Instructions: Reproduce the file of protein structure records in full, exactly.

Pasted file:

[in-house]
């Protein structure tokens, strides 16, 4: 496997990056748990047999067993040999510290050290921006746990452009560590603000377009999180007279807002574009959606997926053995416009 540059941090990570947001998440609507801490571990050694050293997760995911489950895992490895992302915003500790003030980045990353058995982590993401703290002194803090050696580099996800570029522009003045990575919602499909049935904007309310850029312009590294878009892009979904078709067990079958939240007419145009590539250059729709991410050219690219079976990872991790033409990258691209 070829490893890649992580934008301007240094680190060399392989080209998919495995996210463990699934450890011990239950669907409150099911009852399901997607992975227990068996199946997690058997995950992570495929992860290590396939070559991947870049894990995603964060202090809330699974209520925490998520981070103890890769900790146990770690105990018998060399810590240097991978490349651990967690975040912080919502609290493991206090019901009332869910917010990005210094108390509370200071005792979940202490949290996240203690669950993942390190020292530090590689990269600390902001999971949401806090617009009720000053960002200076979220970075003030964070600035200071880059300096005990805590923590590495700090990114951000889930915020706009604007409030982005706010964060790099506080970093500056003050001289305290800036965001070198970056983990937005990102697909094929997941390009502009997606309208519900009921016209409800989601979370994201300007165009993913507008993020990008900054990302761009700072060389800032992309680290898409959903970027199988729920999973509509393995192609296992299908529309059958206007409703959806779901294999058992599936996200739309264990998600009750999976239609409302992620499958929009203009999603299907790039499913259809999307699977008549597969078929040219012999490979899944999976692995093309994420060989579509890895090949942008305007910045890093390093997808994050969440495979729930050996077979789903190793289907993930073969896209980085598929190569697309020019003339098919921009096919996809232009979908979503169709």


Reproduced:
[in-house]
């Protein structure tokens, strides 16, 4: 496997990056748990047999067993040999510290050290921006746990452009560590603000377009999180007279807002574009959606997926053995416009 540059941090990570947001998440609507801490571990050694050293997760995911489950895992490895992302915003500790003030980045990353058995982590993401703290002194803090050696580099996800570029522009003045990575919602499909049935904007309310850029312009590294878009892009979904078709067990079958939240007419145009590539250059729709991410050219690219079976990872991790033409990258691209 070829490893890649992580934008301007240094680190060399392989080209998919495995996210463990699934450890011990239950669907409150099911009852399901997607992975227990068996199946997690058997995950992570495929992860290590396939070559991947870049894990995603964060202090809330699974209520925490998520981070103890890769900790146990770690105990018998060399810590240097991978490349651990967690975040912080919502609290493991206090019901009332869910917010990005210094108390509370200071005792979940202490949290996240203690669950993942390190020292530090590689990269600390902001999971949401806090617009009720000053960002200076979220970075003030964070600035200071880059300096005990805590923590590495700090990114951000889930915020706009604007409030982005706010964060790099506080970093500056003050001289305290800036965001070198970056983990937005990102697909094929997941390009502009997606309208519900009921016209409800989601979370994201300007165009993913507008993020990008900054990302761009700072060389800032992309680290898409959903970027199988729920999973509509393995192609296992299908529309059958206007409703959806779901294999058992599936996200739309264990998600009750999976239609409302992620499958929009203009999603299907790039499913259809999307699977008549597969078929040219012999490979899944999976692995093309994420060989579509890895090949942008305007910045890093390093997808994050969440495979729930050996077979789903190793289907993930073969896209980085598929190569697309020019003339098919921009096919996809232009979908979503169709």